Women workers also had to carefully toe the line between professionalism and promiscuity to ward off sexual harassment from colleagues, managers, and customers. Deepti, who worked for a multinational café chain, had gone through training and transformation processes as other interlocutors—learning new body vocabulary, gaining fluency in English, and putting on makeup. In the café, she said she was wary of “old sleazy men” and “druggies” who try to touch the girls when they serve them. She described managing this by establishing distance from them literally by positioning her body in a way that they couldn’t reach her. This management of sexual harassment was more difficult when perpetrated by managers and colleagues. Some workers reported leaving work because they did not want to make a “big issue” out of it, fearing that their parents would stop them from going to work completely. Others negotiated this threat by distinguishing themselves from their female colleagues. Jahanvi, for example, noted:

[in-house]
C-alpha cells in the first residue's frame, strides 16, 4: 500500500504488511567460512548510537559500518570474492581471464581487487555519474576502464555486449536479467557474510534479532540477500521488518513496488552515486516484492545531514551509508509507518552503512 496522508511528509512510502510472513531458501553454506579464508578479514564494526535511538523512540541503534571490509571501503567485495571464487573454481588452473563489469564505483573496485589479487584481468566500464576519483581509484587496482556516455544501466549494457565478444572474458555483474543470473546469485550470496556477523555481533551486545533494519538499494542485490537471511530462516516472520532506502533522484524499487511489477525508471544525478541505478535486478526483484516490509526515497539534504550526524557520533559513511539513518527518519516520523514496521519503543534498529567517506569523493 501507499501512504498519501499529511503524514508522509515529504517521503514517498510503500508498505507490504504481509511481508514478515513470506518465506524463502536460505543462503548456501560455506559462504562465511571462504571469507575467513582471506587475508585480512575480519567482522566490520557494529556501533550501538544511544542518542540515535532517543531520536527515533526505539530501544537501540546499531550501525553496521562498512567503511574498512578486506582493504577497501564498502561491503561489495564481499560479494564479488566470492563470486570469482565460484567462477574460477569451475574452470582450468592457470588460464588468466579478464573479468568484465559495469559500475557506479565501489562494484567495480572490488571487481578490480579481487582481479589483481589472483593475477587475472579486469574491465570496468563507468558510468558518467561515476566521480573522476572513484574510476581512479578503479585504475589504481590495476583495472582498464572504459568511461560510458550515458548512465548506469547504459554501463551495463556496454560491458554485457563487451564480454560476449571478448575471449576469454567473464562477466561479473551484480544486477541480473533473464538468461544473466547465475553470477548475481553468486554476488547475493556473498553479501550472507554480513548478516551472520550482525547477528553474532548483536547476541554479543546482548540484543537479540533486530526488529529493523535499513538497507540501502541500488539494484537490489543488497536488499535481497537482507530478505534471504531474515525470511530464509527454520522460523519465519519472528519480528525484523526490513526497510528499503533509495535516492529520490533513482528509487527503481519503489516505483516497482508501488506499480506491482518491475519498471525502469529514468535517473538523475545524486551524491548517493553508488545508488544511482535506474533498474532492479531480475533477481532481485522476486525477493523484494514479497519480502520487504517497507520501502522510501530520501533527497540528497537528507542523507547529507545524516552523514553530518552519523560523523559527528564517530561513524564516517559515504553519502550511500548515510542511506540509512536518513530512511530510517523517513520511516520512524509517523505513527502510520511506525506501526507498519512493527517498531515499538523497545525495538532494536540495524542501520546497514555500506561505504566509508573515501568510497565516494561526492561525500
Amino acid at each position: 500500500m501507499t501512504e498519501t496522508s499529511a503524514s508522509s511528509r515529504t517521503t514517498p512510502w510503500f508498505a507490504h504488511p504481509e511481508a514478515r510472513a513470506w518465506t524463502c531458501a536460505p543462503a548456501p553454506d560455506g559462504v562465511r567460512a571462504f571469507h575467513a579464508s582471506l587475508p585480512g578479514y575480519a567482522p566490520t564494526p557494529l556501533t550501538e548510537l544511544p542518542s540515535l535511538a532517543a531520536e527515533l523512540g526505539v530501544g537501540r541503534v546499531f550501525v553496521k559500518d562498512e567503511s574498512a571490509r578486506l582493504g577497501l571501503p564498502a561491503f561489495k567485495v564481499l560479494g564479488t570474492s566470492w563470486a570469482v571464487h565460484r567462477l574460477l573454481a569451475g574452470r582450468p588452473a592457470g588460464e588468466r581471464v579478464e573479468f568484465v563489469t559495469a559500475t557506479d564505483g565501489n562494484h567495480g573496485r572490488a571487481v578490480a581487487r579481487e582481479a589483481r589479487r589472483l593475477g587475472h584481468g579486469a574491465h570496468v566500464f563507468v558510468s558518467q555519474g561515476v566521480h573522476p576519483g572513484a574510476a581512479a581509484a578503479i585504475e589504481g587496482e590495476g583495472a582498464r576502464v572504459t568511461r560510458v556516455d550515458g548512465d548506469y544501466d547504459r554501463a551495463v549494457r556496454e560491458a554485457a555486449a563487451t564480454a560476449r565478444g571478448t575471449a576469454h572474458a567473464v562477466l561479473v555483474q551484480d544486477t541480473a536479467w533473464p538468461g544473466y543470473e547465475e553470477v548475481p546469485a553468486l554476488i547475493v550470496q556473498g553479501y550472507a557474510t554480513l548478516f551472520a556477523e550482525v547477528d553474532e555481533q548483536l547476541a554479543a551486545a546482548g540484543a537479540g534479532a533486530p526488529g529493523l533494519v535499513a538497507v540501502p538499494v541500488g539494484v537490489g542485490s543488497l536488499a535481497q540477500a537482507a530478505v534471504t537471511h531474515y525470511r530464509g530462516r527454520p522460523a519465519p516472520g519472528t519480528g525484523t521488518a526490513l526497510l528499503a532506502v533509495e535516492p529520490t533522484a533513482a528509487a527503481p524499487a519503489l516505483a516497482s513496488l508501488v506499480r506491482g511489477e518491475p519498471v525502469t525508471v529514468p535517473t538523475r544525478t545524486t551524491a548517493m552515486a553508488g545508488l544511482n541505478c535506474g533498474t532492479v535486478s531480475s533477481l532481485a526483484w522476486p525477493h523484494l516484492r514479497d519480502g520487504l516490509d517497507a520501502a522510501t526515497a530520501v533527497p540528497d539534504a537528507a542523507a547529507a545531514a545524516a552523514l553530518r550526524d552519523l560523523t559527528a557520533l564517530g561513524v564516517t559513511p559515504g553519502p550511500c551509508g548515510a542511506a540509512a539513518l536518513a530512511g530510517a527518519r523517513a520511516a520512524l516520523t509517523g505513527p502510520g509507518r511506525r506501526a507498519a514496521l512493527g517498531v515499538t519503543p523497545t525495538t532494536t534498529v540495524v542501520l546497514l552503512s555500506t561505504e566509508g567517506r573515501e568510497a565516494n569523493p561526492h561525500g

Sir comments on them [girls in the café], especially on Poonam. Poonam is a hot kind of girl, she’s quite an item. Sir would say, “Poonam, your back looks amazing, wow!” I don’t understand how girls tolerate this. She’d just say, “Oh sir, please don’t say all this.” I don’t think you should tolerate so much. I told her, “Poonam, don’t think you won’t get another job, if you don’t like it you can quit.” But she’s still working there. If I heard so much, there must be other stuff he says to her. But I’m not that kind of girl.

Jahanvi also reported that her male colleagues spoke suggestively about women workers, evaluating their (sexual) worth in money, but Jahanvi asserted that she was spared these insults because she behaved responsibly at work. While sexual harassment appeared to be a common reason for women leaving work, which has implications for their progression, my interlocutors did not necessarily name it as such. Instead, they reflected on how their bodies could send the wrong signals by virtue of being working women and how they had to be responsible for managing this themselves.